54. Washington Protest

Washington Protest Source:Getty

Women holding hands at a civil rights demonstration in Washington, DC, in the aftermath of the 16th Street Baptist Church bombing in Birmingham, Alabama, September 1963. (Photo by Michael Ochs Archives/Getty Images) 

55. Washington Protest

Washington Protest Source:Getty

People holding hands at a civil rights demonstration in Washington, DC, in the aftermath of the 16th Street Baptist Church bombing in Birmingham, Alabama, September 1963. (Photo by Michael Ochs Archives/Getty Images) 

56. Washington Protest

Washington Protest Source:Getty

Comedian and activist Dick Gregory (1932 – 2017) wearing a black armband at a civil rights demonstration in Washington, DC, in the aftermath of the bombing of the 16th Street Baptist Church in Birmingham, Alabama, by white supremacists, September 1963. (Photo by Michael Ochs Archives/Getty Images)

57. Washington Protest

Washington Protest Source:Getty

Two men march before the White House in Washington, DC, with a banner reading ‘We Mourn White Victims of Negro Crime’, September 1963. They are reacting to the protests against the bombing of the 16th Street Baptist Church in Birmingham, Alabama by white supremacists, in which four girls were killed. (Photo by Michael Ochs Archives/Getty Images)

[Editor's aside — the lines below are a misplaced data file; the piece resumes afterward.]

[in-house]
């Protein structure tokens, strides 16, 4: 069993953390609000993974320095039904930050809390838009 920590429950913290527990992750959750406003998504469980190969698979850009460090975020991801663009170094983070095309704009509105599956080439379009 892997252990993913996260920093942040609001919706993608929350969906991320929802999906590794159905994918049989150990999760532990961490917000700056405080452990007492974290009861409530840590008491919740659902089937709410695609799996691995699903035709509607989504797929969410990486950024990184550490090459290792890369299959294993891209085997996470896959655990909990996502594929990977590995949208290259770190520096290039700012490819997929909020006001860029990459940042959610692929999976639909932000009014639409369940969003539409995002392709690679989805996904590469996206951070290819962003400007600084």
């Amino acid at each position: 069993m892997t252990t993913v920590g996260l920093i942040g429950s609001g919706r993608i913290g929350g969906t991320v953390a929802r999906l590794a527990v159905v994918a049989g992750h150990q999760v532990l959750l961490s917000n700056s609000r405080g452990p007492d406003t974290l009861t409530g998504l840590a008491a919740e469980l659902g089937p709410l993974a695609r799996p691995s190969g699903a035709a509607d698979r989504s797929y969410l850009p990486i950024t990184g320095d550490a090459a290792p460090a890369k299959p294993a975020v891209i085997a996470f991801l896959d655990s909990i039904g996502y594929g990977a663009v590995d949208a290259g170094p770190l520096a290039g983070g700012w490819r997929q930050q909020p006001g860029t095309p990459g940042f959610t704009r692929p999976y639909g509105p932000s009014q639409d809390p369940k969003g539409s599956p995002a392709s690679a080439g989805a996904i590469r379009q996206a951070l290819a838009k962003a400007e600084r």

58. Kelly Ingram Park

Kelly Ingram Park Source:Getty

The kneeling ministers statue at Kelly Ingram Park, near the 16th Street Baptist Church, a Civil Rights historical site, as seen on March 27, 2021 in Birmingham, Alabama.

59. Shelby County A Decade Later: The Path Forward In Our Ongoing Fight For The Right To Vote

Shelby County A Decade Later: The Path Forward In Our Ongoing Fight For The Right To Vote Source:Getty

Rep. Terri Sewell (D-AL), panel center, convenes civil rights leaders at the 16th Street Baptist Church to strategize on a path forward for voting rights a decade after the Supreme Court’s Shelby County decision, on June 28, 2023 in Birmingham, Alabama.

60. Memorial At San Diego Museum Honors Black People Killed Due To Racial Injustice

Memorial At San Diego Museum Honors Black People Killed Due To Racial Injustice Source:Getty

SAN DIEGO, CALIFORNIA – JULY 20: A visitor views the Say Their Names memorial exhibit at Martin Luther King Jr. Promenade on July 20, 2021 in San Diego, California. The traveling memorial is sponsored by the San Diego African American Museum of Fine Art (SDAAMFA) and features photographs of 200 Black Americans who lost their lives due to systemic racism and racial injustice. 11-year-old Denise McNair (PICTURED) was one of four Black girls killed in the KKK bombing of the 16th Street Baptist Church in 1963 in Birmingham.